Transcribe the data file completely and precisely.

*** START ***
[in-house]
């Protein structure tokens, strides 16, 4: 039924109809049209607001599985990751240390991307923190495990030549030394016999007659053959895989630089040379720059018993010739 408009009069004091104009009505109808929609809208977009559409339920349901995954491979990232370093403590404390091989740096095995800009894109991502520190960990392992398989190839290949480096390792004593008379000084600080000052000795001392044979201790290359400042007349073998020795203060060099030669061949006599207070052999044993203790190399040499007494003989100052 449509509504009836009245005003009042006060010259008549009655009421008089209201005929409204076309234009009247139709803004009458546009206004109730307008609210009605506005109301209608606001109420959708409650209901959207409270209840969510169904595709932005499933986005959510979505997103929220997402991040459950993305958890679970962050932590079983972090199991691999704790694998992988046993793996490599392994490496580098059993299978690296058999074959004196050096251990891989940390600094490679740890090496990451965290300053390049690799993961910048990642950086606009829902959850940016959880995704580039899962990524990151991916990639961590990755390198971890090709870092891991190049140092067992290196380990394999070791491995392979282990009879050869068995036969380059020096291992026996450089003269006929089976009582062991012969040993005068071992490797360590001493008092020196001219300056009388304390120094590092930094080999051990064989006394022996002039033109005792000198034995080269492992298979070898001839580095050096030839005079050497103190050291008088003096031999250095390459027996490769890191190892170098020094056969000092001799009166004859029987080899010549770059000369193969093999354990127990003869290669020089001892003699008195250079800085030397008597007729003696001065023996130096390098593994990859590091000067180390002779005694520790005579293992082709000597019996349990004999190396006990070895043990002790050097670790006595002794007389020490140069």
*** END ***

[in-house]
């Protein structure tokens, strides 16, 4: 039924109809049209607001599985990751240390991307923190495990030549030394016999007659053959895989630089040379720059018993010739 408009009069004091104009009505109808929609809208977009559409339920349901995954491979990232370093403590404390091989740096095995800009894109991502520190960990392992398989190839290949480096390792004593008379000084600080000052000795001392044979201790290359400042007349073998020795203060060099030669061949006599207070052999044993203790190399040499007494003989100052 449509509504009836009245005003009042006060010259008549009655009421008089209201005929409204076309234009009247139709803004009458546009206004109730307008609210009605506005109301209608606001109420959708409650209901959207409270209840969510169904595709932005499933986005959510979505997103929220997402991040459950993305958890679970962050932590079983972090199991691999704790694998992988046993793996490599392994490496580098059993299978690296058999074959004196050096251990891989940390600094490679740890090496990451965290300053390049690799993961910048990642950086606009829902959850940016959880995704580039899962990524990151991916990639961590990755390198971890090709870092891991190049140092067992290196380990394999070791491995392979282990009879050869068995036969380059020096291992026996450089003269006929089976009582062991012969040993005068071992490797360590001493008092020196001219300056009388304390120094590092930094080999051990064989006394022996002039033109005792000198034995080269492992298979070898001839580095050096030839005079050497103190050291008088003096031999250095390459027996490769890191190892170098020094056969000092001799009166004859029987080899010549770059000369193969093999354990127990003869290669020089001892003699008195250079800085030397008597007729003696001065023996130096390098593994990859590091000067180390002779005694520790005579293992082709000597019996349990004999190396006990070895043990002790050097670790006595002794007389020490140069």